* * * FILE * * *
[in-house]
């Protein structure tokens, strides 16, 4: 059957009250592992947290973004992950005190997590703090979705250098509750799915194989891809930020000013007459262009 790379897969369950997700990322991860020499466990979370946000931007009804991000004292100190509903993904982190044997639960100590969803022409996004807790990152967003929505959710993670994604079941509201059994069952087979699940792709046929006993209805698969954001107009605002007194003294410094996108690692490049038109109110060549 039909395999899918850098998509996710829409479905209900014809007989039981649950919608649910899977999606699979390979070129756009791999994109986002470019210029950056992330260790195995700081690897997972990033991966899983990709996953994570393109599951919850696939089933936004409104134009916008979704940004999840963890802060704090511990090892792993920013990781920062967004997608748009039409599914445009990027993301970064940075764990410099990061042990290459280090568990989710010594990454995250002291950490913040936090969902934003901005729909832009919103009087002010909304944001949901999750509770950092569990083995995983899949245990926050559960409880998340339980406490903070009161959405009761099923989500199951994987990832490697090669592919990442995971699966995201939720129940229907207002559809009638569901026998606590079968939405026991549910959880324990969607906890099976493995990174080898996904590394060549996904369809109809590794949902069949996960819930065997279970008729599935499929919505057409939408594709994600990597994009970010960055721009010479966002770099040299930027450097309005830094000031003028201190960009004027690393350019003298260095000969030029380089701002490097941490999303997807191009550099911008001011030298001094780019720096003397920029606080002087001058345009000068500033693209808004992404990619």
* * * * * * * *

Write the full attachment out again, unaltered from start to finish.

[in-house]
């Protein structure tokens, strides 16, 4: 059957009250592992947290973004992950005190997590703090979705250098509750799915194989891809930020000013007459262009 790379897969369950997700990322991860020499466990979370946000931007009804991000004292100190509903993904982190044997639960100590969803022409996004807790990152967003929505959710993670994604079941509201059994069952087979699940792709046929006993209805698969954001107009605002007194003294410094996108690692490049038109109110060549 039909395999899918850098998509996710829409479905209900014809007989039981649950919608649910899977999606699979390979070129756009791999994109986002470019210029950056992330260790195995700081690897997972990033991966899983990709996953994570393109599951919850696939089933936004409104134009916008979704940004999840963890802060704090511990090892792993920013990781920062967004997608748009039409599914445009990027993301970064940075764990410099990061042990290459280090568990989710010594990454995250002291950490913040936090969902934003901005729909832009919103009087002010909304944001949901999750509770950092569990083995995983899949245990926050559960409880998340339980406490903070009161959405009761099923989500199951994987990832490697090669592919990442995971699966995201939720129940229907207002559809009638569901026998606590079968939405026991549910959880324990969607906890099976493995990174080898996904590394060549996904369809109809590794949902069949996960819930065997279970008729599935499929919505057409939408594709994600990597994009970010960055721009010479966002770099040299930027450097309005830094000031003028201190960009004027690393350019003298260095000969030029380089701002490097941490999303997807191009550099911008001011030298001094780019720096003397920029606080002087001058345009000068500033693209808004992404990619």